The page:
- Reporting should be easy, quick and efficient
- Make sure you can gain actionable data for campaigns
- Have the right resource and “in-house” experience to use the tool
- Make sure everything is tracked
Jasmin suggest some of the following tools that you can use to connect the dots, some of which she uses but are not exhaustive:
- Analytics – Omniture, Webtrends, Google Analytics
- Campaign data – Marin, Ignitionone, Doubleclick
- Attribution – Marin, Ignitionone, Google Analytics Doubleclick
- Advance Channel Data – Adthena, Brightedge, SEOmoz
- Audience – Bluekai, tealeaf
When creating your too-lset, it’s a good idea to think about phasing in the tools themselves, it allows you the focus to shape what you want from it, how it works and if its right for your company before moving onto using more tools. The tools are still nothing without people, having the right people employed, from channel experts, analysts, strategists and innovators will ultimately make your company use the data in the right way, because without the right people all you are doing is collecting data. So in all, understand your SEM audience, set your goals and define your strategy, choose your SEM tool-set carefully, track everything and leverage data and lastly, don’t stop, make all your decisions based on data and be prepared for tomorrow as the face of search is changing constantly. Richard Baxter is up next and uses his own SEOGadget as a case study for doing a link audit. SEOGadget recently had an unnatural link warning within Google Webmaster Tools, so they had to do an overall link audit in able to find what back-links were deemed a penalty and then go about submitting a “disavow” file into GWT in order to remove the penalty link.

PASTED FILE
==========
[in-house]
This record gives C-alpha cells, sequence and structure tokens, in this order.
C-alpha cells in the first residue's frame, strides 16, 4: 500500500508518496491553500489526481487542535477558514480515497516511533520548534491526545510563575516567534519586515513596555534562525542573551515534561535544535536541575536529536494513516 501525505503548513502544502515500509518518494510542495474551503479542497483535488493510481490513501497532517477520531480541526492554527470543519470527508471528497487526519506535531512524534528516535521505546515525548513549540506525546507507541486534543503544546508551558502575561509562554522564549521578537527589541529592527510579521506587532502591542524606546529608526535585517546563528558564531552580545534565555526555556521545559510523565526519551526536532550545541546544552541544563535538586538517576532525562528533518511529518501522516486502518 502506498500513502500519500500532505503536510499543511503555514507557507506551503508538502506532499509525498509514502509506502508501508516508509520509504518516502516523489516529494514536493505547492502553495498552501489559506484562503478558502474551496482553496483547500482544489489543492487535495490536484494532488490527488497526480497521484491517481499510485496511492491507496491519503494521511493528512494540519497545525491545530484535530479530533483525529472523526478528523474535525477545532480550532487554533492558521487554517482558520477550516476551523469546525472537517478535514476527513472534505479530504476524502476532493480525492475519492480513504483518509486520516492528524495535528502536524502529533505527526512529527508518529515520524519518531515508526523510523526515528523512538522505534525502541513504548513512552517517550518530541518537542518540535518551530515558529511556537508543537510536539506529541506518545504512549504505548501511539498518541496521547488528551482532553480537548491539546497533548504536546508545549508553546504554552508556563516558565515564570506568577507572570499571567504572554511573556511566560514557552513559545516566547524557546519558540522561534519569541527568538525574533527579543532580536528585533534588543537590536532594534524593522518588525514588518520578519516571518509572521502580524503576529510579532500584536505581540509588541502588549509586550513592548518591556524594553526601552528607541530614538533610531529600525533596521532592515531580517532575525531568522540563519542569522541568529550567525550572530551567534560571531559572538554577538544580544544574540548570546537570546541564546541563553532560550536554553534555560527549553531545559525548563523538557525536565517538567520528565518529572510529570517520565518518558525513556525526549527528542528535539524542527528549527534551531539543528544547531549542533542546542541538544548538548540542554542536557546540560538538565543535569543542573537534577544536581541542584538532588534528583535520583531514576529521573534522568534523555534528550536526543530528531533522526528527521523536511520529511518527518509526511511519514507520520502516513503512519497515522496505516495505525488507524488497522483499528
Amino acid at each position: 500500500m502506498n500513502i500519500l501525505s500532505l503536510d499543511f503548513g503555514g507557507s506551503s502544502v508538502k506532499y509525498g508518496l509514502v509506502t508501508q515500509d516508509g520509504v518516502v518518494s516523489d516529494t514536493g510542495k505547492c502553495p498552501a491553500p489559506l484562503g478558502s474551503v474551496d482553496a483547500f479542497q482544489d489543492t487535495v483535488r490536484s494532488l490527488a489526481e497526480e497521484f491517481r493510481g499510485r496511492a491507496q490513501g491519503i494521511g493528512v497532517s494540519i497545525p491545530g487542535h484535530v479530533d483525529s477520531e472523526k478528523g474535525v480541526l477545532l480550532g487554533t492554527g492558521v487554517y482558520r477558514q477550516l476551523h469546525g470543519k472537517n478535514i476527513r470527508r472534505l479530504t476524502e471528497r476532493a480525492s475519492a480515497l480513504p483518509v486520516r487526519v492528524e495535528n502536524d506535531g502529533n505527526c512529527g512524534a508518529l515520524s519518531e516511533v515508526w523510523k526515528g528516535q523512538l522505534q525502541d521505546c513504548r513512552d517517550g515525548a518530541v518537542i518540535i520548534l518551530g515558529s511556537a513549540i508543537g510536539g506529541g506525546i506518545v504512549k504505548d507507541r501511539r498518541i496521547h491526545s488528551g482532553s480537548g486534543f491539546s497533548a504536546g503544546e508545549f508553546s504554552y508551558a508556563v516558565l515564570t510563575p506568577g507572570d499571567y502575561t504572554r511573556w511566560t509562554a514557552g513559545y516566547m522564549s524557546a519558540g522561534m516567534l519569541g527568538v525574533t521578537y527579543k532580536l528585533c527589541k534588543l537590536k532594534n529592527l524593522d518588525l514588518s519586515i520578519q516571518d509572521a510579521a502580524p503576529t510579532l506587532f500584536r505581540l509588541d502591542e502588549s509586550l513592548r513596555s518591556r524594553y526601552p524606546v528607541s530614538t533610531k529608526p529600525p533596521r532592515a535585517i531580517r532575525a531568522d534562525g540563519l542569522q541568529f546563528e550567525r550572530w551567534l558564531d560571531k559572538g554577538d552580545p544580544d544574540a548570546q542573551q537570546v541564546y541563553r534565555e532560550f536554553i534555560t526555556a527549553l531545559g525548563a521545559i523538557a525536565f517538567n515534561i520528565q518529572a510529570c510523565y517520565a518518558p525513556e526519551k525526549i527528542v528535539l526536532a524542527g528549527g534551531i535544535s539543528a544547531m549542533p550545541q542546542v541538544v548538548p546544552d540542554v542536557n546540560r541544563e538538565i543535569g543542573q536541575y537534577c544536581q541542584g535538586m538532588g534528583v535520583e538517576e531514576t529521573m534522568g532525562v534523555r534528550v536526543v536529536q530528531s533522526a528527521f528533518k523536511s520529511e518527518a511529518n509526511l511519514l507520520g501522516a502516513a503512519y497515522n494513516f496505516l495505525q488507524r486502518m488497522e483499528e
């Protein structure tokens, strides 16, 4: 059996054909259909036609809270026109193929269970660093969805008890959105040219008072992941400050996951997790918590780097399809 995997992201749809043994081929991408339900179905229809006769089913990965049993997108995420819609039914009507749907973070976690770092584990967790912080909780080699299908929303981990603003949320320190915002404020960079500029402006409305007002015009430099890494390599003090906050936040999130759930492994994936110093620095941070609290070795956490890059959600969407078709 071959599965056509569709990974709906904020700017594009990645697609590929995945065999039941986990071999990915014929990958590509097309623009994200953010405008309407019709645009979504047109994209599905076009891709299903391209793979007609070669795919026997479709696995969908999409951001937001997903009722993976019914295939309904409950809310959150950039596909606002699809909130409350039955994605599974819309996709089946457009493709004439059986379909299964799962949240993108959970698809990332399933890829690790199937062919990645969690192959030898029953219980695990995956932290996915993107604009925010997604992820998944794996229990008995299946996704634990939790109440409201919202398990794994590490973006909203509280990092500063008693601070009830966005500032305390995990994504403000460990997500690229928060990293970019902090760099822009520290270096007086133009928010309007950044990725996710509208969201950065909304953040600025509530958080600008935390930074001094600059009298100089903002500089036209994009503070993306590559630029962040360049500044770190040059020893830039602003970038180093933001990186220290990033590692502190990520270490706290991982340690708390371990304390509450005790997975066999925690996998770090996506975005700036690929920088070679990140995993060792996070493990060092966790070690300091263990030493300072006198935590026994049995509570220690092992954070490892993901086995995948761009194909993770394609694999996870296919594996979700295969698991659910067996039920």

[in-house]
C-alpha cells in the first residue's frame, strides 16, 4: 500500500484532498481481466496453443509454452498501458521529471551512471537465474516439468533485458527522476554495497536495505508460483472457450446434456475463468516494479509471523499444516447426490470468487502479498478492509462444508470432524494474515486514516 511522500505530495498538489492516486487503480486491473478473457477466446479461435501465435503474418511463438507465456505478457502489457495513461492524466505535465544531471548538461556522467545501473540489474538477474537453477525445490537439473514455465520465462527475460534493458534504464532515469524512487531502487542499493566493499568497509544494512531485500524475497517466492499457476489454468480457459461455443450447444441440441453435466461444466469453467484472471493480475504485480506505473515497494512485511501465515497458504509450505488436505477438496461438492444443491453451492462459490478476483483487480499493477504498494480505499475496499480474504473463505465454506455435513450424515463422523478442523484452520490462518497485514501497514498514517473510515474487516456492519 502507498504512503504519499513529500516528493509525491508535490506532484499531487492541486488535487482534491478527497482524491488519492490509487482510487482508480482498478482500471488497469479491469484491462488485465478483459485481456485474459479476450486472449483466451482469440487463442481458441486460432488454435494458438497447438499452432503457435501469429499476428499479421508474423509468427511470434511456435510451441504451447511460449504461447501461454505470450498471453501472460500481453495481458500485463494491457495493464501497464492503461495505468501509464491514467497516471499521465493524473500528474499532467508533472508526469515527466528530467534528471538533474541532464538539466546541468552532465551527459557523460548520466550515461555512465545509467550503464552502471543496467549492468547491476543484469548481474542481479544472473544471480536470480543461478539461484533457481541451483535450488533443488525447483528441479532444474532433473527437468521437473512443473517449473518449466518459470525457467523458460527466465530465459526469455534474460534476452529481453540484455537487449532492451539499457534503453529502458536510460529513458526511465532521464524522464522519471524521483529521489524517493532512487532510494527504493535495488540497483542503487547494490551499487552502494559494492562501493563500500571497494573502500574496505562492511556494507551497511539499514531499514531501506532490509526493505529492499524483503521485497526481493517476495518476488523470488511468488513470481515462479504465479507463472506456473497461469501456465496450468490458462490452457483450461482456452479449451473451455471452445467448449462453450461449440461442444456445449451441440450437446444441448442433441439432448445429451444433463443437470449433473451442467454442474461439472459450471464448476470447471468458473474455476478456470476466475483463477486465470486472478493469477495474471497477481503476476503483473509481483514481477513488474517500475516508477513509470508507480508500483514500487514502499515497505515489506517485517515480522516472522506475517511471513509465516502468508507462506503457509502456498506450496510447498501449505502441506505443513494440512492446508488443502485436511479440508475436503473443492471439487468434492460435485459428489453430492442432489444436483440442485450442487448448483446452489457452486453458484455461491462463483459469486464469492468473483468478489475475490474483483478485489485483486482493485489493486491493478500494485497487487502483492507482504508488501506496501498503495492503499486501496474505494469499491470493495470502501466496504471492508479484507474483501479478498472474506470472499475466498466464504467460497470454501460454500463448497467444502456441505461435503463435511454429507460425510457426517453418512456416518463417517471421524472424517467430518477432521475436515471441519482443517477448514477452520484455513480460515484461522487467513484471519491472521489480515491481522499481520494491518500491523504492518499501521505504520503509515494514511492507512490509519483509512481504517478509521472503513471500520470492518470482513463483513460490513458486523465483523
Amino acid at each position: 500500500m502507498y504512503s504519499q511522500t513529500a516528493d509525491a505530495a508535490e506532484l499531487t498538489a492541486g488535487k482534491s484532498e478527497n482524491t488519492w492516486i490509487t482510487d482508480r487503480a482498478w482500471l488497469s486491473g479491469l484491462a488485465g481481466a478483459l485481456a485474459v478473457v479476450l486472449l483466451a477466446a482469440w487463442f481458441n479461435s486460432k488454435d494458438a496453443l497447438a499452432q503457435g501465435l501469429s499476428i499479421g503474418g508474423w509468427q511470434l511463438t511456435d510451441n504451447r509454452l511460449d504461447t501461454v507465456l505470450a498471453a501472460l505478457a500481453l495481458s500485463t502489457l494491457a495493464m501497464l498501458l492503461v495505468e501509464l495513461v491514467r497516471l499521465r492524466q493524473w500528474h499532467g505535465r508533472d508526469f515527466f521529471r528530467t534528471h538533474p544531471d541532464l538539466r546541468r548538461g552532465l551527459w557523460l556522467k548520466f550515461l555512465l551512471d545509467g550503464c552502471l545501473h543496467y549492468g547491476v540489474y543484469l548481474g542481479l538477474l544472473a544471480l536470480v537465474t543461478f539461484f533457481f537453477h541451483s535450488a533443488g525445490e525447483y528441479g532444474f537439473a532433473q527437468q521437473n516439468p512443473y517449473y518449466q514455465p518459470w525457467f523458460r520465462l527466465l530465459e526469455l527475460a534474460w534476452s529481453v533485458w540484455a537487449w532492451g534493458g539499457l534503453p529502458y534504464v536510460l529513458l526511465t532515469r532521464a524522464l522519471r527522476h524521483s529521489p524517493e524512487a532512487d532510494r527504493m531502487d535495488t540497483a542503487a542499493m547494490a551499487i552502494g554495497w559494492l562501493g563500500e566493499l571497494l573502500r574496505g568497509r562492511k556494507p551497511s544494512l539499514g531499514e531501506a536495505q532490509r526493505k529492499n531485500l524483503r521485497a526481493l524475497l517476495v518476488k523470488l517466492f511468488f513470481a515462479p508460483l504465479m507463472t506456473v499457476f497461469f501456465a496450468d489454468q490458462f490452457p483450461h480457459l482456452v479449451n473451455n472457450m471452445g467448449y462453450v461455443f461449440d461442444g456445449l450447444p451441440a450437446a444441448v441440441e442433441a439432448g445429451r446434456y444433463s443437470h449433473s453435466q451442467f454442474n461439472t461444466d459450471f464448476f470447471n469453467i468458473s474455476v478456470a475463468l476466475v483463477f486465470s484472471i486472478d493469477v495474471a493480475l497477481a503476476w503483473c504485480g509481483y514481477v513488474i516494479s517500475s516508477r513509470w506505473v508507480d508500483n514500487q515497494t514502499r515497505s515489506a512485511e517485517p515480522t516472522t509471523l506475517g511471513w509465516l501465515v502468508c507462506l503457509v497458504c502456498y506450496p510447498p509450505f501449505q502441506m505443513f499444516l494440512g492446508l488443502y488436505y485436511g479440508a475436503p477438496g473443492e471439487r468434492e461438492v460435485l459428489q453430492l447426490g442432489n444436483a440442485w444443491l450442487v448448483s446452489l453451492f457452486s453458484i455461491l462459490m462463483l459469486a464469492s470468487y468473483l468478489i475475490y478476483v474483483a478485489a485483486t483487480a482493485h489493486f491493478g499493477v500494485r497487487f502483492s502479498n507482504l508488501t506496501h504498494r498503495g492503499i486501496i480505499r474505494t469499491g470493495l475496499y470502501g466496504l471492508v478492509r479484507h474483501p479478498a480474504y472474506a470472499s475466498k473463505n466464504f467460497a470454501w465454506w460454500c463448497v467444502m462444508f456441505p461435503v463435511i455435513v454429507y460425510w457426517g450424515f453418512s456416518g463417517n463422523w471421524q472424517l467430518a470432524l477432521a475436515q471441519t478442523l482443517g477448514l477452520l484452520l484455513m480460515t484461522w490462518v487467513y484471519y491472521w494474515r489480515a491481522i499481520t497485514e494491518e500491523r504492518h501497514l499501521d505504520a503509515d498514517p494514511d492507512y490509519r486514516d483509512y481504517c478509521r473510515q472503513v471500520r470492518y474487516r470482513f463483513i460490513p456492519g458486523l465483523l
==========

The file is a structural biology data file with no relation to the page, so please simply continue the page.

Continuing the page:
Tools to use for an audit
- MajesticSEO – it does a fresh crawl of their database every 90 days, and using their trust and citations section, you can easily see if there are any dubious links to your site